"Ritter will keep. Let us look over the machines and make up our minds what is to

be done," said Jack.

The more they inspected the wheels the more hopeless appeared the task of fixing them up so they could be used.

"We simply haven't got time to bother with them," announced Jack. "We've got to get to the Lodge some other way."

"Well, what way?" asked Andy.

"I wonder if we could hire a rig at the next farmhouse."

"Well, we can try that," answered Pepper.

Trundling their bicycles, they hurried along the country road until they reached a farmhouse.

"Looks as if they were all out or gone to bed," was Jack's comment, for not a light showed about the place.

"We'll soon know," returned Pepper, and he pounded lustily on the front door.

There was no answer to this summons, and he pounded again. But nobody appeared.

"Gone away for the day, I guess," he said. "Now what?"

"Let us leave our wheels in the barn," said Jack. "We can come back for them any time."

This they did, and after a look around the place, to make certain nobody was there, they passed out on the road once more. Pepper looked at his watch.

"Fifteen minutes to six," he announced.

"Oh, we'll never get there on time," groaned Andy.

"We'll be lucky if we get there at all to-night," answered the young major.

"They are looking for us by now," came from Pepper. "Wonder what they will think when we don't show up?"

"They'll think we are pretty mean, I guess," answered the acrobatic youth.

"Here comes some kind of a turnout now!" cried Pepper.

He pointed down the highway. They could see a lantern swinging idly to and fro. It was hung under a farm-wagon, and presently they saw the turnout, drawn by a pair of good-looking horses. The wagon was filled with barrels of potatoes, and on the seat sat a raw-boned old farmer, half asleep.

"Hello, there!" challenged Jack out of the darkness. "Hold up a minute, please!"

"Hi, what's this, a hold-up?" exclaimed the old farmer, and then of a sudden he reached between the barrels of potatoes and brought forth a long horse-pistol and pointed it at them.

"Don't shoot!" cried Pepper, thinking the old fellow might be just scared enough to pull the trigger of his ancient weapon. "This isn't any hold-up."

"Who be you?" and the farmer peered forth anxiously in the darkness.

"We are cadets from Putnam Hall."

"Oh! I see! Waal, don't ye try to play no trick on Ezra Cole, or I'll let fly with this hoss-pistol, sure ez you're born!"

"We don't want to play any tricks, Mr. Cole," answered Jack. "We are in trouble, and I was wondering if you could help us out."

"Wot's the trouble?"

In as few words as possible the young major and his chums explained the difficulty. The old farmer listened with interest.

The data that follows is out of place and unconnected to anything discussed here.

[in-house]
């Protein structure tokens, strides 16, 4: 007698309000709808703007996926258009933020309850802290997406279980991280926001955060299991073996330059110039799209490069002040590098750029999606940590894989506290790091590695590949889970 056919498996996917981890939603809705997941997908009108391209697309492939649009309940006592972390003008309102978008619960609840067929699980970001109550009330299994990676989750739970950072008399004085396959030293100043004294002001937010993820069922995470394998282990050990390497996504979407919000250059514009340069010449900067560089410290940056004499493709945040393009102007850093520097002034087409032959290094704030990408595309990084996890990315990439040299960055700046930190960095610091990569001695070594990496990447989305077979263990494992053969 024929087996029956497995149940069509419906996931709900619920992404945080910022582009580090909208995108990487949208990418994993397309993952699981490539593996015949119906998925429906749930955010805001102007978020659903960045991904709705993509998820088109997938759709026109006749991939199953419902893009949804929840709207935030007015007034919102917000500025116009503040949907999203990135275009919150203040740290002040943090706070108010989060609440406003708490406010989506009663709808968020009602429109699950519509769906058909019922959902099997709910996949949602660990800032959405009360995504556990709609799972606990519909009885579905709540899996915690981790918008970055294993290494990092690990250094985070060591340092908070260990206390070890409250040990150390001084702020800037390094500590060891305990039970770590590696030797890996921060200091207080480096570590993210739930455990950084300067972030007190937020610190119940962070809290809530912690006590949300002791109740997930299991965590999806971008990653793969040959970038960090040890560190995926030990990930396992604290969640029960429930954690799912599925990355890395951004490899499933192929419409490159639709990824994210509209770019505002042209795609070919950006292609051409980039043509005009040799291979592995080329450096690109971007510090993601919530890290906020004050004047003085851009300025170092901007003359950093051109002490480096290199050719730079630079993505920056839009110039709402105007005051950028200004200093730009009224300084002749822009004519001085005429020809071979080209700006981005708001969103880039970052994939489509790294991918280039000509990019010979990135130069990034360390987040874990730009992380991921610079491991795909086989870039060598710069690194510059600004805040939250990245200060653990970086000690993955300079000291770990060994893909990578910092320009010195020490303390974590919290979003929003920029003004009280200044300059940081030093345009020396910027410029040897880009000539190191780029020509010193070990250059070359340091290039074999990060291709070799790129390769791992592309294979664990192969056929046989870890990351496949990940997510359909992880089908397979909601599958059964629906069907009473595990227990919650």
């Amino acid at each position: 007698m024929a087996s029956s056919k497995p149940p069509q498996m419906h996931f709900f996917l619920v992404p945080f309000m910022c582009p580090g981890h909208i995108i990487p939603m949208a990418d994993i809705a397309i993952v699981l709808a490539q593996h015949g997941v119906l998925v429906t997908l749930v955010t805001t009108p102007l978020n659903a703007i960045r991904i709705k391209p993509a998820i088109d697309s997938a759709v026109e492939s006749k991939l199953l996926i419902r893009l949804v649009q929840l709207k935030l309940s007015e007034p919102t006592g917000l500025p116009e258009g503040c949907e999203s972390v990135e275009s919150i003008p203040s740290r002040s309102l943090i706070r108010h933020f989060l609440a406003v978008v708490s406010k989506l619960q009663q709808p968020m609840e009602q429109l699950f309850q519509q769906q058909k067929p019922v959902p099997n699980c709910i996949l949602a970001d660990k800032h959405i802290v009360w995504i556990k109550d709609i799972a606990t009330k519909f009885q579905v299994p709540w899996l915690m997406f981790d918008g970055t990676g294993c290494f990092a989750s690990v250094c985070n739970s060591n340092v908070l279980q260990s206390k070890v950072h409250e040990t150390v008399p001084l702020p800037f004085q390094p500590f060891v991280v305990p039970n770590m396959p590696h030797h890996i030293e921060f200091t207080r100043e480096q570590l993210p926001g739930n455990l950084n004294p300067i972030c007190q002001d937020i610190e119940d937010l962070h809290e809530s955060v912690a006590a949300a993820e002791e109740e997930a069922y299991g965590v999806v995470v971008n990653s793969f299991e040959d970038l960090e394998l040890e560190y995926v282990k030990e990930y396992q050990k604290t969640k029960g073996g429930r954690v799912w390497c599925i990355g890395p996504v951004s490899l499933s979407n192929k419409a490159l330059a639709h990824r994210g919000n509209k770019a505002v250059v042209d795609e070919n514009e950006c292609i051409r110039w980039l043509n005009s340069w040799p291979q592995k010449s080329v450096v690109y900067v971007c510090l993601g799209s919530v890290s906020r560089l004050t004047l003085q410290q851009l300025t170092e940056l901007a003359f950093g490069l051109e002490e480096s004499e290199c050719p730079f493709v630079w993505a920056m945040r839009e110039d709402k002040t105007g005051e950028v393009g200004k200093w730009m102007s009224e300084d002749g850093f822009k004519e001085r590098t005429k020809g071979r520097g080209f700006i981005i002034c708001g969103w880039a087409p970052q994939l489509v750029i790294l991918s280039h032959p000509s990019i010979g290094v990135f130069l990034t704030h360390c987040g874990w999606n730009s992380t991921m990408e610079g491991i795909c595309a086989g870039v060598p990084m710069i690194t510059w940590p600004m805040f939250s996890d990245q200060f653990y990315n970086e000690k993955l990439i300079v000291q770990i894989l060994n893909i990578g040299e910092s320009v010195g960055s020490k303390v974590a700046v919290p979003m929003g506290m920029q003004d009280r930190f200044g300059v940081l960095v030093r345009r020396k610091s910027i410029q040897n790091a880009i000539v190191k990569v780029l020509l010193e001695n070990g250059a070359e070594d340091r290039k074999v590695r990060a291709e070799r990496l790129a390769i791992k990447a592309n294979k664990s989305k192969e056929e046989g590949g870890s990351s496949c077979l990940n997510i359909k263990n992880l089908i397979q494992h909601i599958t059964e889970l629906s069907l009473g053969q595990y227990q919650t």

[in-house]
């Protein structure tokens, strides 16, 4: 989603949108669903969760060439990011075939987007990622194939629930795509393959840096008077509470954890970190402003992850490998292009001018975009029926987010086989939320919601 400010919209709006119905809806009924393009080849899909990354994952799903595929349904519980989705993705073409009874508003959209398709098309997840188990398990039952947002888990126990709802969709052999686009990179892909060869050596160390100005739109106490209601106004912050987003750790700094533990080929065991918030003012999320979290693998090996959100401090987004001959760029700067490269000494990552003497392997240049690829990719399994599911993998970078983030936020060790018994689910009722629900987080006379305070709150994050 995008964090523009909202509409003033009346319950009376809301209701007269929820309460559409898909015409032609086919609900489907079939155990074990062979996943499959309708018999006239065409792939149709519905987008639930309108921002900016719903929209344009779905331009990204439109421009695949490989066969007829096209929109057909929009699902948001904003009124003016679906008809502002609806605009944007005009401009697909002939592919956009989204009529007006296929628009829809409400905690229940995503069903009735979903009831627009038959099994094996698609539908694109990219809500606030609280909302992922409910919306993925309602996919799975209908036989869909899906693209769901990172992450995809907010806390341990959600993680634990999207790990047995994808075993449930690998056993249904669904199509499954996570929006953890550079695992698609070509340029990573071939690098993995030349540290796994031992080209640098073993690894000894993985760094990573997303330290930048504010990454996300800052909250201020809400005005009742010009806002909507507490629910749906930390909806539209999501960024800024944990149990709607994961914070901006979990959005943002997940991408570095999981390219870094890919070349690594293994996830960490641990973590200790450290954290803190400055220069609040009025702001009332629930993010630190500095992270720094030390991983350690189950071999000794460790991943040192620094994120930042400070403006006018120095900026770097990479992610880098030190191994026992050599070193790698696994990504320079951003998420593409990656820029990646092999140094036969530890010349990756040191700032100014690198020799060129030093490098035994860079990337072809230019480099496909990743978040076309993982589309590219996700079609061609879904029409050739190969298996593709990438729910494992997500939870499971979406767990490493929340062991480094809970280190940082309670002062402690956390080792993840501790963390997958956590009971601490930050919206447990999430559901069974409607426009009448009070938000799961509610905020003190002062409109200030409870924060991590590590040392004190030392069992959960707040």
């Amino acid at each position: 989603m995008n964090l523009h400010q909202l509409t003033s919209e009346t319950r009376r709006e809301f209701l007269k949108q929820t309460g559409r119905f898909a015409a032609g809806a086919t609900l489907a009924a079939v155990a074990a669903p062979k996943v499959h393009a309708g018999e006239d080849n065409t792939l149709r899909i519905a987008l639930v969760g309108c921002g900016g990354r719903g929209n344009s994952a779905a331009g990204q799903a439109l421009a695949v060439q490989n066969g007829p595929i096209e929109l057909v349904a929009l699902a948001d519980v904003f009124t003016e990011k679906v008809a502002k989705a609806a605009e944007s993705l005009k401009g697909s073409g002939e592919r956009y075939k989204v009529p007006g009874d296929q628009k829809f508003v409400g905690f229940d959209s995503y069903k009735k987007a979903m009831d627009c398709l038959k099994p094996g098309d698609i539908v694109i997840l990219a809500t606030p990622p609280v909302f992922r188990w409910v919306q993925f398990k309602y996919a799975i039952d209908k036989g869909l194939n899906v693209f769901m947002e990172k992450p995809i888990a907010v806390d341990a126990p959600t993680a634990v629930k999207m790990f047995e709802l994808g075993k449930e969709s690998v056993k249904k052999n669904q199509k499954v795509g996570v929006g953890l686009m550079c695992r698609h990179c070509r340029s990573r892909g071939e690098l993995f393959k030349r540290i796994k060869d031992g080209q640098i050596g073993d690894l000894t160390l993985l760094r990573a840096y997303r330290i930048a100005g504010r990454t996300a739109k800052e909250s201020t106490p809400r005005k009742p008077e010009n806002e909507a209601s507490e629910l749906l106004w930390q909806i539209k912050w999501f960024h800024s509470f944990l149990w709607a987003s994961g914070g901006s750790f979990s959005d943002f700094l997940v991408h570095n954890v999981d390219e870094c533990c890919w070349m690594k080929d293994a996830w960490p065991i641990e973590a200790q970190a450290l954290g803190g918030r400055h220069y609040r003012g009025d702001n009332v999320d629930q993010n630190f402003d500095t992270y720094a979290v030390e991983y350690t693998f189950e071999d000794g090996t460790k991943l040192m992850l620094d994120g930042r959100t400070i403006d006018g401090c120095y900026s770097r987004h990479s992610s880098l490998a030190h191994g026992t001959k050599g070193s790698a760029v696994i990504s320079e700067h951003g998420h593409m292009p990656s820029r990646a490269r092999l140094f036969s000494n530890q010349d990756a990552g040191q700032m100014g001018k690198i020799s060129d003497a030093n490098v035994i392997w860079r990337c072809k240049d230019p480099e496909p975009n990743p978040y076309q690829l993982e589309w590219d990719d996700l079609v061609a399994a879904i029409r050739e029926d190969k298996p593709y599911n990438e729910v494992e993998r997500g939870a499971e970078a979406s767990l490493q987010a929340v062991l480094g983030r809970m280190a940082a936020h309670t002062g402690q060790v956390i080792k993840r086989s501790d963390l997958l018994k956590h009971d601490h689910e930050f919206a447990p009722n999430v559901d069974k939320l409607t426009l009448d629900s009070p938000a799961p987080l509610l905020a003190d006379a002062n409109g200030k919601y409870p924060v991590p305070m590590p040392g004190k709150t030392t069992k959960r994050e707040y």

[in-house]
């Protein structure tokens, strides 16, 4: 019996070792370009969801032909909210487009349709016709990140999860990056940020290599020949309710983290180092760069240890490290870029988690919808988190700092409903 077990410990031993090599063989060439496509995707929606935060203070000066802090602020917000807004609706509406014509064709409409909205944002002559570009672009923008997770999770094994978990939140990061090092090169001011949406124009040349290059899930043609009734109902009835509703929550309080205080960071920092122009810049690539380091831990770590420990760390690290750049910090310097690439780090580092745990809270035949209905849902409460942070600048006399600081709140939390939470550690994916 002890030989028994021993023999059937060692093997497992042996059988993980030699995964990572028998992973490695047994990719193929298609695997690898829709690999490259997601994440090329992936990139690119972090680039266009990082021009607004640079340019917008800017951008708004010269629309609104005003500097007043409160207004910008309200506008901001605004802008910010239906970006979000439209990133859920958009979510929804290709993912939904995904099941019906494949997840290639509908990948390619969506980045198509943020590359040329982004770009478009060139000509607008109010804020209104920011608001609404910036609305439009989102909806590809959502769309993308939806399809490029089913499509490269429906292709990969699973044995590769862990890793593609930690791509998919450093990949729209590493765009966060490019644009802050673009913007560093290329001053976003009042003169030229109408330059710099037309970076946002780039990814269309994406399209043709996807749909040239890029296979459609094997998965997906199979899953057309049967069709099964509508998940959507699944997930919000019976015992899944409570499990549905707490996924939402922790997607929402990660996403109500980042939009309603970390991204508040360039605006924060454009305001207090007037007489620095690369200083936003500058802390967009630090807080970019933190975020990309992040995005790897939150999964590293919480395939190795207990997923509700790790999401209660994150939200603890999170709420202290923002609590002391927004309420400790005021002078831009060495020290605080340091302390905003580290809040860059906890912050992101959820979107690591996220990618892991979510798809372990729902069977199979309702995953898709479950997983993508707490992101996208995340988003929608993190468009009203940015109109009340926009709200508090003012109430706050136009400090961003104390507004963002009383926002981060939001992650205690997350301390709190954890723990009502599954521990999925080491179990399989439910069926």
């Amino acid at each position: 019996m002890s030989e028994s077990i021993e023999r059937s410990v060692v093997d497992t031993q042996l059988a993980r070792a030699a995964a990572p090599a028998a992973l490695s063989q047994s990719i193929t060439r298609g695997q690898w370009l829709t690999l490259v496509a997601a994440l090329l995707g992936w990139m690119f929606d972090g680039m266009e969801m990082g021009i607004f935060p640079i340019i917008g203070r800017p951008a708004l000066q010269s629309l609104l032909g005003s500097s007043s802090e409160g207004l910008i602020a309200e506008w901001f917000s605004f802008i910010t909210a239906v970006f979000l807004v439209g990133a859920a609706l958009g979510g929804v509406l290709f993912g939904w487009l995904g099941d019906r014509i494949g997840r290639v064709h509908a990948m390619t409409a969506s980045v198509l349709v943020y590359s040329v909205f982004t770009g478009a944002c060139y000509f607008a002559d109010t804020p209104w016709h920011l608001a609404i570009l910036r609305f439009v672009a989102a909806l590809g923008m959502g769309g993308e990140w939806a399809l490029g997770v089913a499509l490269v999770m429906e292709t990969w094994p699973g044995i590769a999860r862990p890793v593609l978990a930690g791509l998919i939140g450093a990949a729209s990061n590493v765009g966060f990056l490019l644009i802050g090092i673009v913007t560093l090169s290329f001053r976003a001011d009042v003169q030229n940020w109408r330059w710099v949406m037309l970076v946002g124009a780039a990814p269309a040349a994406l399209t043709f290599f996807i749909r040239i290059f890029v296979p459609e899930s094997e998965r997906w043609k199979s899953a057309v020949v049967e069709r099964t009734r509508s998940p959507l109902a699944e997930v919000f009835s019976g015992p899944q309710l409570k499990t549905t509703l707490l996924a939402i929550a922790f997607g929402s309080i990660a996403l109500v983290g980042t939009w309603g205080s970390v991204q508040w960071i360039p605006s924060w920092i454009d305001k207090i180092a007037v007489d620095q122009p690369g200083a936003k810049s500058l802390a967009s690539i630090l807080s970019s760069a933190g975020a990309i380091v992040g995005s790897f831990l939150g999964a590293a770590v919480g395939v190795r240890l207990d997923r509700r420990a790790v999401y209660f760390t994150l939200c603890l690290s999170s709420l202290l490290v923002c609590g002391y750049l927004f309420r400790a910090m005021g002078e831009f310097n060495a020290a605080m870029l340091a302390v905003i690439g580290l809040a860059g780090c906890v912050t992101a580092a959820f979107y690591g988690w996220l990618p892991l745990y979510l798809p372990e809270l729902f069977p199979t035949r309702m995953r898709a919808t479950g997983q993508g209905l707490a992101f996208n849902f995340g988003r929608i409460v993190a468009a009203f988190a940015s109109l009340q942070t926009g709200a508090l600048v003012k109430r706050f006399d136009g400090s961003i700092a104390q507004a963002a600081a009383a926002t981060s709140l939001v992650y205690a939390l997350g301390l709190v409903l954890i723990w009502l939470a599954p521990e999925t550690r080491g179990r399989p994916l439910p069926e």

"I know Mr. Ford; he buys garden sass from me," he said.

"We don't know how we are going to get to the Lodge, unless we can find somebody to drive us over," said Pepper. "Could you do it, if we paid you?"

"Wot, with this load o' potatoes? Not much!"

"Couldn't you leave your potatoes here?" asked Andy. "I'll give you fifty cents to drive me over."

"And so will I," added Pepper.

"That will be a dollar and a half for the three of us, Mr. Cole," put in Jack.

"Hum!" The old farmer began to look interested. "It's a putty stiff drive to Point View, an' I'd have to come back fer the potatoes."

"Make it two dollars!" cried Jack. "And do it as quickly as you can."

"Hum! Got the cash with you, young man?"

"Yes, here it is!" And the young major held up two one-dollar bills.

"All right, I'm your man!" cried Ezra Cole. "I ain't in no hurry to git to hum, an' two dollars ain't picked up every day. Jest wait till I drive in an' leave my potatoes where they will be safe."

"Might leave 'em with our bicycles," said Jack.

"So I will."

It did not take the old farmer long to unload his barrels of potatoes. Then he swept out his farm-wagon and spread some horse-blankets for the boys to sit upon. They leaped in and he took up the lines once more.

"G'lang!" he shouted to his team and cracked his whip, and off they went along the road at a good gait.

"Great Julius C?sar!" cried Andy, after a quarter of a mile had been passed. "Talk about bumping the bumps! This road has 'em beaten to a frazzle!"

"Getting your money's worth, Andy?" asked The Imp, with a grin.

"Ain't no springs on this wagon!" said Ezra Cole, with a grin. "But don't you mind; it will give you a fine appetite fer that dinner when you git there!"

"It will, if it doesn't knock out our teeth so we can't chew!" murmured Jack.

On and on they rattled at a good pace until the lights of Point View Lodge shone in the distance.

"Just drop us off at the gate!" cried Jack. "We don't want to ride up to the piazza in such a rig as this."

"Why, hello, have you arrived at last?" cried a voice from out of the darkness, and then Laura and Flossie appeared, standing by the gate. The three cadets looked glumly at each other, and then Pepper commenced to snicker and all burst into a hearty spell of laughter.